LGBTQ in Early Christianity


Rebecca Denova
published on 01 July 2021
Available in other languages: Arabic, Spanish

In modern debates concerning homosexuality, same-sex marriages, and gender identification, it is popular to turn to the Bible for passages to validate a position. Modern culture attributes many elements in understanding homosexuality, but in the ancient world, there was no concept of what we term a gay lifestyle, nor was there any discussion of gender identification, as we understand it.

Stained Glass Window of a Christian Church
Stained Glass Window of a Christian Church
Fr Lawrence Lew O.P. (CC BY-NC-ND)

Early Christian writers were influenced by several factors when they wrote about human sexuality and behavior:

  • the importance of fertility
  • the traditions and dictates of Judaism
  • Greco-Roman cultural and social elements
  • concepts found in various schools of philosophy in relation to the body and the soul.

The evidence for Christian views and teachings on the topic are meager in the 1st century CE and in the New Testament. Most of the teaching on human sexuality arose in the 2nd century CE with the writings of the Church Fathers.

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Human sexuality was directly related to the community. In a world of harsh conditions, short life expectancy, devastating natural disasters, high infant mortality rates, and constant wars, an eons-old concept of fertility was crucially important. This included the fertility of crops, herds, and especially people. Hence the powers of nature were imagined in gendered pairs. Most gods had a female consort, or goddess, with whom they reproduced other deities. These powers received pleas for human benefits through rituals and sacrifices.

One’s gender was a social construction, which organized the role and duty of each member of society.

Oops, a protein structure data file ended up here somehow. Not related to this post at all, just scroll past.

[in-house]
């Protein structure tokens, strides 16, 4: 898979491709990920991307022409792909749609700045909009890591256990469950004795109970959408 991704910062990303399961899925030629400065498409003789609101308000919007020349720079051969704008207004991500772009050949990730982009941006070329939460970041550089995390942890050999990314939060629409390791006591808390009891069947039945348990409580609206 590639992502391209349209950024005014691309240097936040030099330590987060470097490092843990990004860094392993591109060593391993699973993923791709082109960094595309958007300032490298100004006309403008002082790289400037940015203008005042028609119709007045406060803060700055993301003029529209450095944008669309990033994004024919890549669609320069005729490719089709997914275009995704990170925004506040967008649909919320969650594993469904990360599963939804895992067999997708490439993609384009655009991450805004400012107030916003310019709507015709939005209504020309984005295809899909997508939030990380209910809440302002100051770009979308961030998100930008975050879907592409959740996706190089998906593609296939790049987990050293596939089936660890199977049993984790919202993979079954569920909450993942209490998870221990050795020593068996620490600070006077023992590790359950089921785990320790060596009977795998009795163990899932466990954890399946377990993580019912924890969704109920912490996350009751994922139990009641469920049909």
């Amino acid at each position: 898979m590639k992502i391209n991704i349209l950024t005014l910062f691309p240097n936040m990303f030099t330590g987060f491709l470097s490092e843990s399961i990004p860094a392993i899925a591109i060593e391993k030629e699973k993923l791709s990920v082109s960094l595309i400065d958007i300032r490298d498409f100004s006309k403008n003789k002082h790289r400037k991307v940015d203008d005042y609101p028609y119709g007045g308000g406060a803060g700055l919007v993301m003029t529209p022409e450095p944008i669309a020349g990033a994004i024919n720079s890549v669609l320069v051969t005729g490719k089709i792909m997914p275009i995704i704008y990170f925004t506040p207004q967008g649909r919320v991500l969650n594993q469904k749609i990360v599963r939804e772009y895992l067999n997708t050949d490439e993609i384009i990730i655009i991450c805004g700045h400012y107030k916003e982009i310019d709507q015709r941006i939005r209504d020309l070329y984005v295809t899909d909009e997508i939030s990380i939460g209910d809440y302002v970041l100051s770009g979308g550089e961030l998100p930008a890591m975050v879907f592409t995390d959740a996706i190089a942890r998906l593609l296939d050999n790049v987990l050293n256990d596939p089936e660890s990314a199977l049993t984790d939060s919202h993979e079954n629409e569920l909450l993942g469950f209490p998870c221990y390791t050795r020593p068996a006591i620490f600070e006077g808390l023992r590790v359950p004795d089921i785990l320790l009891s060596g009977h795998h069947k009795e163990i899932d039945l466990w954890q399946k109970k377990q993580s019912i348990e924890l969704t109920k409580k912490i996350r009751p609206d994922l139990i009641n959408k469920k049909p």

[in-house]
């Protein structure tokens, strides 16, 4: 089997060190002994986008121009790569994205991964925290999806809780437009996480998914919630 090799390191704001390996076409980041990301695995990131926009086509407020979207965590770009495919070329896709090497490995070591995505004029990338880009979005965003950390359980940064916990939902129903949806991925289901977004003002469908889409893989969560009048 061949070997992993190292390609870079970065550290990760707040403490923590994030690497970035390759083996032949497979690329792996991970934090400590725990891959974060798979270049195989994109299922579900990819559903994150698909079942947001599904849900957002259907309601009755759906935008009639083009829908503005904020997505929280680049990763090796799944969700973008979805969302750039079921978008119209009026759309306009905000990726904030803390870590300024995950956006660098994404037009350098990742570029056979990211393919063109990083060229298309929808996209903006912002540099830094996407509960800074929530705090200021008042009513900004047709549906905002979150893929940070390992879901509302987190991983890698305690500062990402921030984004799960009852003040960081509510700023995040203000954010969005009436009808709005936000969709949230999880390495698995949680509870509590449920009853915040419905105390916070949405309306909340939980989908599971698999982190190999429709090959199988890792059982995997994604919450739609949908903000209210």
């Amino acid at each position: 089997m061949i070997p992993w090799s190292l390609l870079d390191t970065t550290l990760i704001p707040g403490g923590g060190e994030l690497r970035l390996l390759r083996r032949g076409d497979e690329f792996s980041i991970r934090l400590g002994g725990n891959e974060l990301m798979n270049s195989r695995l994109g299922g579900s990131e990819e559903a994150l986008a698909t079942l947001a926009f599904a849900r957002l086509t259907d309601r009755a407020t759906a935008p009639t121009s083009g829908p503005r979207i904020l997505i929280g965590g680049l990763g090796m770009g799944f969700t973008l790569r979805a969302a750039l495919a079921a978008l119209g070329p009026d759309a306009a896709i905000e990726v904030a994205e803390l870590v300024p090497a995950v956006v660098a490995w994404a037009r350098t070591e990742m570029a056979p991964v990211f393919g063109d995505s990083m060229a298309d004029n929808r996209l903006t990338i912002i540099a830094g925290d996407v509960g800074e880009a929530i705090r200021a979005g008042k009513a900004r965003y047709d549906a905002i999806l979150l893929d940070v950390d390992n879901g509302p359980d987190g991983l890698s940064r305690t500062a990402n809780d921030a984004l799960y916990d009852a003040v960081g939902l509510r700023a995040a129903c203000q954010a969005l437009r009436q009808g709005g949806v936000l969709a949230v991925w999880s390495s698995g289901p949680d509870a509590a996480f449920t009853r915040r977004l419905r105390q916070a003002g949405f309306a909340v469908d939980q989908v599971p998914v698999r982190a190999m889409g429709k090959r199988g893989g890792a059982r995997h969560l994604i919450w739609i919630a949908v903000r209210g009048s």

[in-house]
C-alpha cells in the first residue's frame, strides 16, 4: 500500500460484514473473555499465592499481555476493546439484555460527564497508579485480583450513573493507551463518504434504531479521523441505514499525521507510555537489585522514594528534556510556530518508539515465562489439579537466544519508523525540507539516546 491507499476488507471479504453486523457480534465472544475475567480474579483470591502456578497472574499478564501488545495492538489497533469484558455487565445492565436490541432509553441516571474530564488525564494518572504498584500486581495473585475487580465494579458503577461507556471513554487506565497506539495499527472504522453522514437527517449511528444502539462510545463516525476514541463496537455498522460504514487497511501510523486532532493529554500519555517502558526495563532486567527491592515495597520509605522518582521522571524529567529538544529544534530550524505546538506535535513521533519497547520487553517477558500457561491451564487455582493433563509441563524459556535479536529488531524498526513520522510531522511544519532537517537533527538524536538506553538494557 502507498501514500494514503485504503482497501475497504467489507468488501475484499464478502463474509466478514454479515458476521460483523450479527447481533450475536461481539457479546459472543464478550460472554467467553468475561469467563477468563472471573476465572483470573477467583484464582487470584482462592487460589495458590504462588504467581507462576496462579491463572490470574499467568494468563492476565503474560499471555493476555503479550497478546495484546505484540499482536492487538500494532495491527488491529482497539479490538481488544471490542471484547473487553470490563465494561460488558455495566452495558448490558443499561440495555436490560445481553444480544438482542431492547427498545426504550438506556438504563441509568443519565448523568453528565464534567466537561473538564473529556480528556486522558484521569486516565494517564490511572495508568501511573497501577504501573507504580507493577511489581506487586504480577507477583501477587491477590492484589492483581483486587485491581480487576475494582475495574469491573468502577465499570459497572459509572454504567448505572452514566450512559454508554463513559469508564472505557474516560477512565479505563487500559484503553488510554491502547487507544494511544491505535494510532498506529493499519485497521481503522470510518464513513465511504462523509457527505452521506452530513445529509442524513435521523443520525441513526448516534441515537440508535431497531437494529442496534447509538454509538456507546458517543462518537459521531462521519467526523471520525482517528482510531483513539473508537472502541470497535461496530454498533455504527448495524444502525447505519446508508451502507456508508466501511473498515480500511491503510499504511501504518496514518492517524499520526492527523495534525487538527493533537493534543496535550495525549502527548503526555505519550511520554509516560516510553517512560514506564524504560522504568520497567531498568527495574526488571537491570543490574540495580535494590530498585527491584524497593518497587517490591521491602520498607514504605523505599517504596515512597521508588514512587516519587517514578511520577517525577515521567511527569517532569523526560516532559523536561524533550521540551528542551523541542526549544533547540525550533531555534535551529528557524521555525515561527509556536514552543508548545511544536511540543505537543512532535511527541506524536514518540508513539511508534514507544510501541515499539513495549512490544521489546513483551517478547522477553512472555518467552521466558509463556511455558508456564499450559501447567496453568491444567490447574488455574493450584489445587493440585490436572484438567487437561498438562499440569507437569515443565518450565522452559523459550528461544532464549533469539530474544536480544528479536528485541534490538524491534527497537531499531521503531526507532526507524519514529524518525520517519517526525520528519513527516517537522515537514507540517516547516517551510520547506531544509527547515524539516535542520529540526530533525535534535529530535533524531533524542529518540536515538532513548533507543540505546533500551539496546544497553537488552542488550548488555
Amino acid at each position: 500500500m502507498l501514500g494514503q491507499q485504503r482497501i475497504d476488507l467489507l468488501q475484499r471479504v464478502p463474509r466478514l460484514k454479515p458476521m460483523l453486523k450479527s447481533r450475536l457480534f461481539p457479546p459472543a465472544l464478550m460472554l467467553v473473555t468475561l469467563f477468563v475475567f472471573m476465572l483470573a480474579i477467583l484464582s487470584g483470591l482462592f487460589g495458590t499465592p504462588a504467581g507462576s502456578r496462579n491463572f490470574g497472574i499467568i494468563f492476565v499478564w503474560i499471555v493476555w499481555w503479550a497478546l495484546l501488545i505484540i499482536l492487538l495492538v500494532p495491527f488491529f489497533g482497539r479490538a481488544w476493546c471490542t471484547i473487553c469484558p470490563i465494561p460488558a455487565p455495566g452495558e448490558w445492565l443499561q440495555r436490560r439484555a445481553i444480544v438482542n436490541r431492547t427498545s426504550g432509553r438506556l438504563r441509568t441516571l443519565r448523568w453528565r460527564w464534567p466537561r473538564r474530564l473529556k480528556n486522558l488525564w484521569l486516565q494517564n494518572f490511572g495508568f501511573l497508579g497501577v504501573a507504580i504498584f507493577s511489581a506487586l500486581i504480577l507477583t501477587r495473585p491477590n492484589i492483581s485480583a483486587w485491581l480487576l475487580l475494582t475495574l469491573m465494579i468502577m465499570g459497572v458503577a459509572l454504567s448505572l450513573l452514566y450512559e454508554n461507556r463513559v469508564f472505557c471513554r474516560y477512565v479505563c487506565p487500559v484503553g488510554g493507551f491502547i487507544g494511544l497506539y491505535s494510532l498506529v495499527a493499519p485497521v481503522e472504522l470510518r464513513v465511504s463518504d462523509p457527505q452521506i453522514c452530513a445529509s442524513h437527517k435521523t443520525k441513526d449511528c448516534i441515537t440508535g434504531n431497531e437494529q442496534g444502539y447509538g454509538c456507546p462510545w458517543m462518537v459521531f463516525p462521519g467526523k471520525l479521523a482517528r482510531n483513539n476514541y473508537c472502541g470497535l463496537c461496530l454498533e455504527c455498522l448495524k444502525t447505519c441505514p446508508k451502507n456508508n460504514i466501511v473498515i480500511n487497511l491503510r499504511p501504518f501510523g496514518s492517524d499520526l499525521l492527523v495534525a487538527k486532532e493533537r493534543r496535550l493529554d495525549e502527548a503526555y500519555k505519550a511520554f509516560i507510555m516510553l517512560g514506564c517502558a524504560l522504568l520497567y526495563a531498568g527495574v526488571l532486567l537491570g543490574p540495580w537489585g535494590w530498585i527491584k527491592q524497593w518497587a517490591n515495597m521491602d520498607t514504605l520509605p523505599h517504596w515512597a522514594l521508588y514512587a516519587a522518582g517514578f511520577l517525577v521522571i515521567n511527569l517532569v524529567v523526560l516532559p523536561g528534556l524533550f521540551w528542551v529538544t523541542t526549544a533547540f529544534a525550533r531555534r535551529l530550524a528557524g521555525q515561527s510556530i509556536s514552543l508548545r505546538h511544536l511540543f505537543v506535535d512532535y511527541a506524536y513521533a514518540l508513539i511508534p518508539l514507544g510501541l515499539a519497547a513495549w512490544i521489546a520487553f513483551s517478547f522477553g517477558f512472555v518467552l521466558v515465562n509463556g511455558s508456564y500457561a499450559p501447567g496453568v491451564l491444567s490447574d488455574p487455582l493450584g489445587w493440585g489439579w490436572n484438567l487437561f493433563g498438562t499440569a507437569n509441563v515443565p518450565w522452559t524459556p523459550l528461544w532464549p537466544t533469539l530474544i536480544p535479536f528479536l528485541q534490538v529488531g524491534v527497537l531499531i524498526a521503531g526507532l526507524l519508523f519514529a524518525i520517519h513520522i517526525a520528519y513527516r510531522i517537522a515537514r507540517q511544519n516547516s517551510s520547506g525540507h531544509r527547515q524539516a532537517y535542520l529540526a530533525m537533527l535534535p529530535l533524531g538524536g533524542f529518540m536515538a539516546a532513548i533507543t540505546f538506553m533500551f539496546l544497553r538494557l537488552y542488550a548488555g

One’s sex related to the physical characteristics at birth, while one’s gender was a social construction, which organized the role and duty of each member of society. This was presented in law codes, "dictated by the gods." Society mirrored the understanding of divinities as families, so the family became the basic social structure. Men had a religious and thus civic duty to marry and produce offspring. Women were valued mainly for their role in procreation. This is the only way in which gender identification was understood. Everyone contributed to the unending struggle to convey the flow of life from generation to generation.

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Influence of Judaism

Christianity began as a sect of Judaism and utilized the Jewish Scriptures as their sacred texts and source material. The importance of fertility was emphasized in the first commandment of God in Genesis (1:28): "Be fruitful and multiply." The Law of Moses dictated the rules and obligations of men and women. Women were deemed the property of men and so the violation of another man’s property, adultery, resulted in a death penalty for both. This appears harsh to modern eyes, but in a world without DNA tests, paternity had to be assured in the correct bloodline.

In modern debates on the attitudes toward same-sex relations, Christians often quote two sources from Judaism: the story of Sodom and Gomorrah in Genesis 18-19, and the legislation in the book of Leviticus 18:22.